A few years ago, I found a forgotten film roll in my late grand-father's camera. It took me weeks to find a lab able to process the film. It was a Kodachrome II film dating from the 70s. Then I was told that it could take months before the film could be processed, as the lab needed to receive a substantial number of this type of films before processing them. It took years. I had almost forgotten about it till I received the slides. They were very damaged but I could still recognise me in the photos, aged 5 or 6. My grand-father shot them on a sunny day at the holiday house in Normandy where I used to spend most of the Summer.
I have always been fascinated by old pictures, by the memory they manage to fix, freeze in time, then suddlenly bring back to their viewers. They can be very emotional little things. Beyond the stills, images revive chapters of our lives. With my grand-father's photos, I decided to do something. The idea of superimposing them to pictures of the same places now came naturally.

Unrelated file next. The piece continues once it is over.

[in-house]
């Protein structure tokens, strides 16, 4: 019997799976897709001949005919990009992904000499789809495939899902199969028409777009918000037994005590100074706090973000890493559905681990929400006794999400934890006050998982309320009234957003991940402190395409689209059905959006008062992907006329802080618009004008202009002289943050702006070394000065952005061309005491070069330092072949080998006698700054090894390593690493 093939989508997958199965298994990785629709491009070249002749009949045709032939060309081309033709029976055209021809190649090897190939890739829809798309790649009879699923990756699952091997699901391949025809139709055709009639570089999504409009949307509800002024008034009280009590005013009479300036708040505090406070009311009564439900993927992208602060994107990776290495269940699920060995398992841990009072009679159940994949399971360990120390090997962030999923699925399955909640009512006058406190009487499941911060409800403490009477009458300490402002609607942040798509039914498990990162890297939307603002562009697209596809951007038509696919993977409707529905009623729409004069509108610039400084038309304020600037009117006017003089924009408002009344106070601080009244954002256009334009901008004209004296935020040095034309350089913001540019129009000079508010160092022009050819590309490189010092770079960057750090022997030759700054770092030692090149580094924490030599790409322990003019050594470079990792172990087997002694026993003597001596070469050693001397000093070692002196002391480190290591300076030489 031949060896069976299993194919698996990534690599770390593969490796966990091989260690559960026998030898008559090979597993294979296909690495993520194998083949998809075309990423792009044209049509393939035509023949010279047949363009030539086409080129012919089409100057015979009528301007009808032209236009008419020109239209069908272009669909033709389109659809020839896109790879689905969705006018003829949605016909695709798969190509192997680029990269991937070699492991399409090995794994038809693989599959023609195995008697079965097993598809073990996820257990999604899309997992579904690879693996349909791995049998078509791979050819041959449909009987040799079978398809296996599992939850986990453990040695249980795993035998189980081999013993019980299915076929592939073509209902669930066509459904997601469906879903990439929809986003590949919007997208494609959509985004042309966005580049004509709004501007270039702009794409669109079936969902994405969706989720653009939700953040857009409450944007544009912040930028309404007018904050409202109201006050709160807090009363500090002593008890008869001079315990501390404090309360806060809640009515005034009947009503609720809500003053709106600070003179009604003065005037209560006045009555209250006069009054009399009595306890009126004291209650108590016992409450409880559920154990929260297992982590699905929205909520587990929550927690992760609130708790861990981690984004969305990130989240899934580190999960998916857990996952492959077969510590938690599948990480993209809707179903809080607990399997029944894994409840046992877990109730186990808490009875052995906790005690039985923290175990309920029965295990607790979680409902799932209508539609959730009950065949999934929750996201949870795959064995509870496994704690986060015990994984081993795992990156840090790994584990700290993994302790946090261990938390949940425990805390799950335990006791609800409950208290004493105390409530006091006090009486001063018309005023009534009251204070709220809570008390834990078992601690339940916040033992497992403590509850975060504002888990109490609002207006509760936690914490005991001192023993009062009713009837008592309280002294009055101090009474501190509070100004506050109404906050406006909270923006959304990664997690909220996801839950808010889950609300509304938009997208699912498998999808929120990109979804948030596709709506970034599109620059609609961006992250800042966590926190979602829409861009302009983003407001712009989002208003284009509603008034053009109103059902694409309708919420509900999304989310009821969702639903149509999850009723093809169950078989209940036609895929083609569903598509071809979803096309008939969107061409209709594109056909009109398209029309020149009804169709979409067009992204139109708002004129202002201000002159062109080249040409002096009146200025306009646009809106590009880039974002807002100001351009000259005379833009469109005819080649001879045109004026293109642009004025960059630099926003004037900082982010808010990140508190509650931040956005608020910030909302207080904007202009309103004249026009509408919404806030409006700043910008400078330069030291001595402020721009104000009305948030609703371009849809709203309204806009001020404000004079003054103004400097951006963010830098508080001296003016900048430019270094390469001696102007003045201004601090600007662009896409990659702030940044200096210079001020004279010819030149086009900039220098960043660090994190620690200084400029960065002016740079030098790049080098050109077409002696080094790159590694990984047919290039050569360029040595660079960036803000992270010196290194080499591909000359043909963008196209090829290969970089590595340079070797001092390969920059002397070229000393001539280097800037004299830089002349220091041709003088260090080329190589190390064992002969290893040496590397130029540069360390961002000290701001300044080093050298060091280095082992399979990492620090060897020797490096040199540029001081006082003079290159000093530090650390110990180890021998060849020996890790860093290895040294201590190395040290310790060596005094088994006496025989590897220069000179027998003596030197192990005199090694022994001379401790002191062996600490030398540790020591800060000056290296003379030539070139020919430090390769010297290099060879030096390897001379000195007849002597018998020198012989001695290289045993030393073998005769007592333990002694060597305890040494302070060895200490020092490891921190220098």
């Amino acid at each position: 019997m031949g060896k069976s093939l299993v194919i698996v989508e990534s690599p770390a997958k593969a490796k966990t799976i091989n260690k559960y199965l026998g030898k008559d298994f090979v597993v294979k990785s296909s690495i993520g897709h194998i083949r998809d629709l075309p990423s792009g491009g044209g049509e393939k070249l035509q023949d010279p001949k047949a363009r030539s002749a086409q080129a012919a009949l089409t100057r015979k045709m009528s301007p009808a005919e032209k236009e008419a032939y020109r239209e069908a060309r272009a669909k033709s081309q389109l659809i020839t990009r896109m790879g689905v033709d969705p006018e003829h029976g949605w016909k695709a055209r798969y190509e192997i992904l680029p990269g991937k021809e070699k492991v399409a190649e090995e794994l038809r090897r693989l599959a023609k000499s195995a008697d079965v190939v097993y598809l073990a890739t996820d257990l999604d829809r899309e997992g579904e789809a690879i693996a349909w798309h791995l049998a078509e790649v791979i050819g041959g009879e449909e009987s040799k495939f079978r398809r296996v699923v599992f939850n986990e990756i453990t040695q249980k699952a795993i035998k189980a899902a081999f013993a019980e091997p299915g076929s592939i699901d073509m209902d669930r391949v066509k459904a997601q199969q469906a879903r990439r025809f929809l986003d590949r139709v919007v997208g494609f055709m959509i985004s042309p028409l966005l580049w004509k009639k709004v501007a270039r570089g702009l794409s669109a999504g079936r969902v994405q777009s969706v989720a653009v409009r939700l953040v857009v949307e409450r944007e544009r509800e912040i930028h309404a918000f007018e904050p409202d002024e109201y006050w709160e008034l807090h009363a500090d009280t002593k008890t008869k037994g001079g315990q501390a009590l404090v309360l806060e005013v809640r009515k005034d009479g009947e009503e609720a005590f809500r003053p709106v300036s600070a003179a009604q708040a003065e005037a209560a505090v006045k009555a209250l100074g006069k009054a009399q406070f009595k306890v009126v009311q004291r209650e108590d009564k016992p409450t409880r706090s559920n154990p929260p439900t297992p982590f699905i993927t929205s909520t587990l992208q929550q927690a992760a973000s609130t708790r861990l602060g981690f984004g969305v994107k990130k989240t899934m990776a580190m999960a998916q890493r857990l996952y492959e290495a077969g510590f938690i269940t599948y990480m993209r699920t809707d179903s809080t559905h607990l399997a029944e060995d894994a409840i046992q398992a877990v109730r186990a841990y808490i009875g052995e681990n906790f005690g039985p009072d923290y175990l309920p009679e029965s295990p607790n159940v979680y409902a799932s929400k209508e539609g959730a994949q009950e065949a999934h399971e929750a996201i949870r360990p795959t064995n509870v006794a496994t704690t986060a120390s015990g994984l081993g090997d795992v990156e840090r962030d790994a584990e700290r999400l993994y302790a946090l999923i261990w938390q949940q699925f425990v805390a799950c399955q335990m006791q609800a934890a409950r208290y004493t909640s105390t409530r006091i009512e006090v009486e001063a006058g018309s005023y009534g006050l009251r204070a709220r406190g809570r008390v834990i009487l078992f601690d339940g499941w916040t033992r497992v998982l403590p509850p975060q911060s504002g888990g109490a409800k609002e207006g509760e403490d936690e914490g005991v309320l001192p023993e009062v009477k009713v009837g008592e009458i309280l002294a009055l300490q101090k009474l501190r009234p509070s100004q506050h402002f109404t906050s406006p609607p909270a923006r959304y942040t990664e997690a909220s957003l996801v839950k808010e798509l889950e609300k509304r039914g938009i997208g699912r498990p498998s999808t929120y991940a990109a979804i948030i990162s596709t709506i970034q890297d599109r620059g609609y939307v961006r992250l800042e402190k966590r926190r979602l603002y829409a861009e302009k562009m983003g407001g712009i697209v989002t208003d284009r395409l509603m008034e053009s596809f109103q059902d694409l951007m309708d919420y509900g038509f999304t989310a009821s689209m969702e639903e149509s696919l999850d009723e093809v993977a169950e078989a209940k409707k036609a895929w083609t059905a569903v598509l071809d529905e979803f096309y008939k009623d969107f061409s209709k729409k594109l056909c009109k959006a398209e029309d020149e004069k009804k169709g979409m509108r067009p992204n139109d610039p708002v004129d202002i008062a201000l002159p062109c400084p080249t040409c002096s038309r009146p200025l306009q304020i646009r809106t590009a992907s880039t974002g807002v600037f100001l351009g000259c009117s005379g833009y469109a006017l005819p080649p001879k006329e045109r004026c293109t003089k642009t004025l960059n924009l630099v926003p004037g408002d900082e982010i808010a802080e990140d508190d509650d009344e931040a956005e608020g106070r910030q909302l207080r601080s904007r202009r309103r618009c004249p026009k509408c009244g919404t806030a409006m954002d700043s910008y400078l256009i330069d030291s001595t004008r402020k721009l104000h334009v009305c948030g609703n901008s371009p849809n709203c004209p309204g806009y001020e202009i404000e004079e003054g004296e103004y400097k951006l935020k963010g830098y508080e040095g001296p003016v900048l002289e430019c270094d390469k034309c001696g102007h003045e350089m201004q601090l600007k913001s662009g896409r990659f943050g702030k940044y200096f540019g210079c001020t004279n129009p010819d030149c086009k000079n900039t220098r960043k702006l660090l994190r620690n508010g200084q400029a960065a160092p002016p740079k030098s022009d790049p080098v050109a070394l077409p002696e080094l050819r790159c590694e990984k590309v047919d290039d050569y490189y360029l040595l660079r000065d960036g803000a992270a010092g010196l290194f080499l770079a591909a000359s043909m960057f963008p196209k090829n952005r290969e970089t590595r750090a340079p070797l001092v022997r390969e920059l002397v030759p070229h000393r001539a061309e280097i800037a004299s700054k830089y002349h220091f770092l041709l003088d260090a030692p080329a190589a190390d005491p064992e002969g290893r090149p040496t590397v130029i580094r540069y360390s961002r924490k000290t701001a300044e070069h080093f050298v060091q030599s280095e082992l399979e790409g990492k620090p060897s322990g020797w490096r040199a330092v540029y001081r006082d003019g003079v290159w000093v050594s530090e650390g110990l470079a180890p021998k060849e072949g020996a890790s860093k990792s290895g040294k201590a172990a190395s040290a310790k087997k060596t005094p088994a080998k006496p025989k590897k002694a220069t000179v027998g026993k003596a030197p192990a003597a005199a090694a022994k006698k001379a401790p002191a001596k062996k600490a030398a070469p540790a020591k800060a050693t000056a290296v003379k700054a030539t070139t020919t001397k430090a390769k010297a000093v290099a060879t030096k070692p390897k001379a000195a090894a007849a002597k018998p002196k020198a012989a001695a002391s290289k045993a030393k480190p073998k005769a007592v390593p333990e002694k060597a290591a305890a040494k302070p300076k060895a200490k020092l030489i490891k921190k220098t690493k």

By working on and with these images, I realised how much nostalgia takes a major place in my work and how much images are able to bring back to life forgotten emotions and sensations thought to be lost forever.
Superimposed photographs on Giclée Canson Aquarelle Paper